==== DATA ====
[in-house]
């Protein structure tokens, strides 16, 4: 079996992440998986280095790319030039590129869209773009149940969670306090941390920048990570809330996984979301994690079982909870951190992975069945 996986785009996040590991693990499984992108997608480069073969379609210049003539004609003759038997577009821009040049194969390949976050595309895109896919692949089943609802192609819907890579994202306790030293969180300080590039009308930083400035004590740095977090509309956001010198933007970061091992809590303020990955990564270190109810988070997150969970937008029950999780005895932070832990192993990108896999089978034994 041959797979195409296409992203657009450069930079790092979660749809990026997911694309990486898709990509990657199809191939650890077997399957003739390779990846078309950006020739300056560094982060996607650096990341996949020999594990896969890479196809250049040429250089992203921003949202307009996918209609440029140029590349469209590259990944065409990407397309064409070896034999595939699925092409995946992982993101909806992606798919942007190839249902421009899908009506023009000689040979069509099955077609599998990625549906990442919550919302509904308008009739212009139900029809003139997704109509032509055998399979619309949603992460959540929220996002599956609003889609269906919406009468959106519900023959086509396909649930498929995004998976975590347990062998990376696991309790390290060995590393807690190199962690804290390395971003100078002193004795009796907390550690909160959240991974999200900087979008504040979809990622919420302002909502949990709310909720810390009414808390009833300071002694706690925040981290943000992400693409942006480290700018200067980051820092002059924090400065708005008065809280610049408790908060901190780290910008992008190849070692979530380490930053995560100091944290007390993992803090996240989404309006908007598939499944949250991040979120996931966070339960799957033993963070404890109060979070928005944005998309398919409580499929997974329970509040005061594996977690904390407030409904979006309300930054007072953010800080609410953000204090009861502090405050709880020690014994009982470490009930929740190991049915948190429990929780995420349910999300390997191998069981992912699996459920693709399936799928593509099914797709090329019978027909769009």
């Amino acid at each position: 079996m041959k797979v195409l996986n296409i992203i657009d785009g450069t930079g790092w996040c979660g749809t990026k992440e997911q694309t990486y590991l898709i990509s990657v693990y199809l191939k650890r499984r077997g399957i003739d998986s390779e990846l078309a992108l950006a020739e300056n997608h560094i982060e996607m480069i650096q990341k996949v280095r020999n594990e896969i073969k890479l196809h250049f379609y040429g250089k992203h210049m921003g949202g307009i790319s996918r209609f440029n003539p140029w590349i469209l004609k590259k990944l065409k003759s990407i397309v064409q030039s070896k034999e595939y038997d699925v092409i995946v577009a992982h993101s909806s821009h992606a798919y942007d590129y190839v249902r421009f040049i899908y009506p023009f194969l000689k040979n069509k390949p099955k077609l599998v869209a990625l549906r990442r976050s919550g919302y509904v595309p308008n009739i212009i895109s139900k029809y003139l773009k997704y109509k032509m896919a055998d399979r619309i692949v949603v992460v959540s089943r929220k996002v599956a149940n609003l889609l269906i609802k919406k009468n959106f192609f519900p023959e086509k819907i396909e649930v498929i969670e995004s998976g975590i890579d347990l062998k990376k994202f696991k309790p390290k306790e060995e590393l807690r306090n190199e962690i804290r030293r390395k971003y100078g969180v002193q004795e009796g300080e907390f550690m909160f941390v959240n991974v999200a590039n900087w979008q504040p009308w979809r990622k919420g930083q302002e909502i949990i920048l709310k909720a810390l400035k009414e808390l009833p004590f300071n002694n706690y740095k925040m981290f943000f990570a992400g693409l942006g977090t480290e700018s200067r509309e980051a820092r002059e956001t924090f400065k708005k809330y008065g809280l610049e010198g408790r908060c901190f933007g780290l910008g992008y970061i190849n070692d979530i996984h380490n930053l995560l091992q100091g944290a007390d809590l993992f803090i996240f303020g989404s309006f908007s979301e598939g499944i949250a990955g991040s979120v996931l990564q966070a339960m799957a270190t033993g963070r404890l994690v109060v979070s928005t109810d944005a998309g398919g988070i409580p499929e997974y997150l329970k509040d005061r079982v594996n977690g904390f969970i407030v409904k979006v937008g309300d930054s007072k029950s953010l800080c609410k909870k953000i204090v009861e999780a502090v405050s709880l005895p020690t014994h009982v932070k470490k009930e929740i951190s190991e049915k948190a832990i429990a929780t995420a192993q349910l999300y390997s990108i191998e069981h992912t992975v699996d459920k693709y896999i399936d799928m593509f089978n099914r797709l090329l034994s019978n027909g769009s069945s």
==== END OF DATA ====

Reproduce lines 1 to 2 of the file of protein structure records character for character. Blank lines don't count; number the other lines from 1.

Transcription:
[in-house]
């Protein structure tokens, strides 16, 4: 079996992440998986280095790319030039590129869209773009149940969670306090941390920048990570809330996984979301994690079982909870951190992975069945 996986785009996040590991693990499984992108997608480069073969379609210049003539004609003759038997577009821009040049194969390949976050595309895109896919692949089943609802192609819907890579994202306790030293969180300080590039009308930083400035004590740095977090509309956001010198933007970061091992809590303020990955990564270190109810988070997150969970937008029950999780005895932070832990192993990108896999089978034994 041959797979195409296409992203657009450069930079790092979660749809990026997911694309990486898709990509990657199809191939650890077997399957003739390779990846078309950006020739300056560094982060996607650096990341996949020999594990896969890479196809250049040429250089992203921003949202307009996918209609440029140029590349469209590259990944065409990407397309064409070896034999595939699925092409995946992982993101909806992606798919942007190839249902421009899908009506023009000689040979069509099955077609599998990625549906990442919550919302509904308008009739212009139900029809003139997704109509032509055998399979619309949603992460959540929220996002599956609003889609269906919406009468959106519900023959086509396909649930498929995004998976975590347990062998990376696991309790390290060995590393807690190199962690804290390395971003100078002193004795009796907390550690909160959240991974999200900087979008504040979809990622919420302002909502949990709310909720810390009414808390009833300071002694706690925040981290943000992400693409942006480290700018200067980051820092002059924090400065708005008065809280610049408790908060901190780290910008992008190849070692979530380490930053995560100091944290007390993992803090996240989404309006908007598939499944949250991040979120996931966070339960799957033993963070404890109060979070928005944005998309398919409580499929997974329970509040005061594996977690904390407030409904979006309300930054007072953010800080609410953000204090009861502090405050709880020690014994009982470490009930929740190991049915948190429990929780995420349910999300390997191998069981992912699996459920693709399936799928593509099914797709090329019978027909769009």